Sillhouette of a group of climate protestors.

Youth activism at COP15 – Interview with Marco Monteros

With COP 15 well underway and we wanted to hear some voices from the people attending.

We reached out to Marco from Ecuador who is in Montreal with a delegation of youth activists. And what better way to focus on the future, than by speaking those who we think will lead the way.

Marco Monteros standing in rainforest leaning on a stick.

Marco Monteros.

Marco is an Ecuadorian researcher specialising in the orchid family. He has described several new species of orchids from Ecuador, with a particular focus on endemic orchids in Ecuador’s Tropical Andes cloud forests. He is a board member of Fundacón EcoMinga and a Reserva: The Youth Land Trust council member, and collaborates with local organisations to develop protection actions in threatened areas within the Ecuadorian Tropical Andes biodiversity hotspot.

So lets get to it, read on for our Q&A with Marco:


Youth-led activism is a visible part of COP15, why is this important in this stage of the conversation? Is it tokenism or will it change things?

It is important because we’re able to contribute in all fields and we are already doing so. Across different parts of the world there are many young people who are leading conservation and development projects and the results are being looked at. I hope that young people with all our ideas and the work we are doing can contribute and change things, however, we must remember that the final decisions are not made by us. The thing we can do though is to continue working from the different places we find ourselves in, that is our revolution.

Are young indigenous peoples very involved in the conversations at COP15? What are they hoping to achieve? How did you feel about Justin Trudeau’s speech being interrupted by young indigenous activists from Canada’s West coast?

Indigenous peoples have, are and will always be in resistance, they look to be heard and to be part of decision-making and actions. They also want their rights and their territories to be respected, many Indigenous peoples conserve a large part of their territories and seek support to continue doing so.

The interruption by the young Indigenous activists from the west coast of Canada at the inauguration ceremony reflects the need for indigenous peoples to be heard and to say “we are here, we have always been here and we will continue to be”. Part of me felt concerned though that this need to be heard reflects the fact we are still not recognising the value that Indigenous peoples really have.

Indigenous people have the only decent track record of keeping rainforest standing. Why isn’t this a more prominent foundation for discussions at COP15?

I think that the way to manage and take advantage of the rainforest resources that Indigenous peoples have is based on compensating their needs and not accumulating wealth or capital. However, the discussions are usually based around “businesses” that look to carry on with a development model under which our way of taking advantage of those natural resources is to exploit them, it is the reality and something we have been doing for a long time. That is why we go on with these negotiations and have the same problems we started with at the Earth Summit, alongside even more.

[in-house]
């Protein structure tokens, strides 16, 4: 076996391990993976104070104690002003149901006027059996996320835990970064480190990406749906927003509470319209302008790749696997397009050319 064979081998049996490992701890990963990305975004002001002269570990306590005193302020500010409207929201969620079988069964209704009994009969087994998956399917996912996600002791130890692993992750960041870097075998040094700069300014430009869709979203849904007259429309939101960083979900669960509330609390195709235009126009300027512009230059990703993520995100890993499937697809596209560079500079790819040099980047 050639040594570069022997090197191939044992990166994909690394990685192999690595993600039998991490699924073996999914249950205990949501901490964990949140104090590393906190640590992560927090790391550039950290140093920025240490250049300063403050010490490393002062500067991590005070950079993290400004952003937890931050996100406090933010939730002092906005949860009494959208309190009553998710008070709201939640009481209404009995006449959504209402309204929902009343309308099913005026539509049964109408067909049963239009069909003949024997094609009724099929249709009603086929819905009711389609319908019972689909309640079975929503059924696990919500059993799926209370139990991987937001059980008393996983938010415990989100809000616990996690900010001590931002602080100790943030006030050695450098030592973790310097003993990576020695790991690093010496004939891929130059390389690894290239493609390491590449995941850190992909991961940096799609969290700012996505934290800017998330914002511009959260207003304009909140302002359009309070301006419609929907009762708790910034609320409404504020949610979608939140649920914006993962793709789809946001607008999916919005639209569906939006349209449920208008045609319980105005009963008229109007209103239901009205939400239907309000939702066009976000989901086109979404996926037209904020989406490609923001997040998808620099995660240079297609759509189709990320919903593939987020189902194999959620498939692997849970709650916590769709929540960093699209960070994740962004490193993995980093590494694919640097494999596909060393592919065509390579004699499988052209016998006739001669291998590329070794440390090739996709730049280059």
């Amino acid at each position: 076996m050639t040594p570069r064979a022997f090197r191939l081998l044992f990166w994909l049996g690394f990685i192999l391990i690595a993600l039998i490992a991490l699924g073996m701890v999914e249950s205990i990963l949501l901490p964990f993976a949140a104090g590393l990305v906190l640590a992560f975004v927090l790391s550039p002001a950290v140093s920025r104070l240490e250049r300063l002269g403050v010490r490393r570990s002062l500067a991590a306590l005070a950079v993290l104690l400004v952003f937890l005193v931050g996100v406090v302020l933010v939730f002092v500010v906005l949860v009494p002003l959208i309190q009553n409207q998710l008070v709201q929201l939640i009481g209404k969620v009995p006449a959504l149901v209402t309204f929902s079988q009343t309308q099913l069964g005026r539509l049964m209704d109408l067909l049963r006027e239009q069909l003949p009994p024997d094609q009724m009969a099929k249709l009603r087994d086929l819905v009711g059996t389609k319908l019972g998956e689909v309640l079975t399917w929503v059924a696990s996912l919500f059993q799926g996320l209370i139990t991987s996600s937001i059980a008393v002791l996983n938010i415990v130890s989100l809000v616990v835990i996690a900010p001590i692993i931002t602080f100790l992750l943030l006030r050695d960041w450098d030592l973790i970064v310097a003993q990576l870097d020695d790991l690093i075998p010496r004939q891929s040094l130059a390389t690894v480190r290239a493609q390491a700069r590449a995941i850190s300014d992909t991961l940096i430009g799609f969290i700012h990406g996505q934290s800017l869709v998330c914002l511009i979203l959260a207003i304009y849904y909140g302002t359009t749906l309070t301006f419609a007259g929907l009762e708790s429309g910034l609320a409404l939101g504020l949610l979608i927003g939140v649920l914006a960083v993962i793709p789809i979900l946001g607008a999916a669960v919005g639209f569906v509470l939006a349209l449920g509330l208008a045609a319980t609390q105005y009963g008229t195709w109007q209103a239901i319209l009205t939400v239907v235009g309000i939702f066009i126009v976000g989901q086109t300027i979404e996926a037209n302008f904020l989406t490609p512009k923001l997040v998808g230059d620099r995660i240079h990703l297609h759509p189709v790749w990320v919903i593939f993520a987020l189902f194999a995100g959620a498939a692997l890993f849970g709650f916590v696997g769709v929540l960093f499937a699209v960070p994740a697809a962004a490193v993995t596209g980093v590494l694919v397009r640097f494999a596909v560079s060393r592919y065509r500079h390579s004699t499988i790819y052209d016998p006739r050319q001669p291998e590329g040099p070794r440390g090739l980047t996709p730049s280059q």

As long as we continue negotiating and analysing which economy can be less affected by the decisions that are going to be made to “save our planet”, we can’t make a real change. It sounds illogical, but that’s how I see it and I think that most of the young people who are participating in COP do as well. Our planet has already lost too much, I think it’s only fair that we lose a little too.

Last month, the world met in Egypt to tackle climate change. Today, we’re in Canada talking about biodiversity. These issues are intrinsically linked, as we all know. Why work in silos? When do we realise efforts need to be greater but also completely inclusive and collaborative? As a youth activist, do you have much hope on this?

Working in conservation forces us in one way or another to have hope, those hopes are sustained in the different actions that are being taken in all parts of the world. We cannot say that nothing has been done, I have had the opportunity to talk and learn about the work that is being done in different parts of the world, but it isn’t enough, we could do more.

We need to work together, strengthening commitments, skills, being more inclusive and participatory. A particularly important thing is that we need to consider and take into account the needs, realities and opportunities of the different regions, countries, peoples, and sectors in order to take action. We cannot propose solutions that can only be executed in certain parts of the world. Canada’s needs and opportunities are not the same as Ecuador’s, for example.

Climate change and the loss of biodiversity are definitely more than related, their interests and actions must have the same importance. We cannot combat climate change if we lose thousands of species and ecosystems year after year. That simply directs us to a future that is not pleasant for life on the planet. It’s a sad reality that human beings are used to only taking real action once there is no more time, let’s hope that this does not happen now. Finally, the promises and challenges do not only fall into the hands of decision makers or negotiators, all of us who live on this planet can and need to take action, we cannot continue to only be observers of what is happening.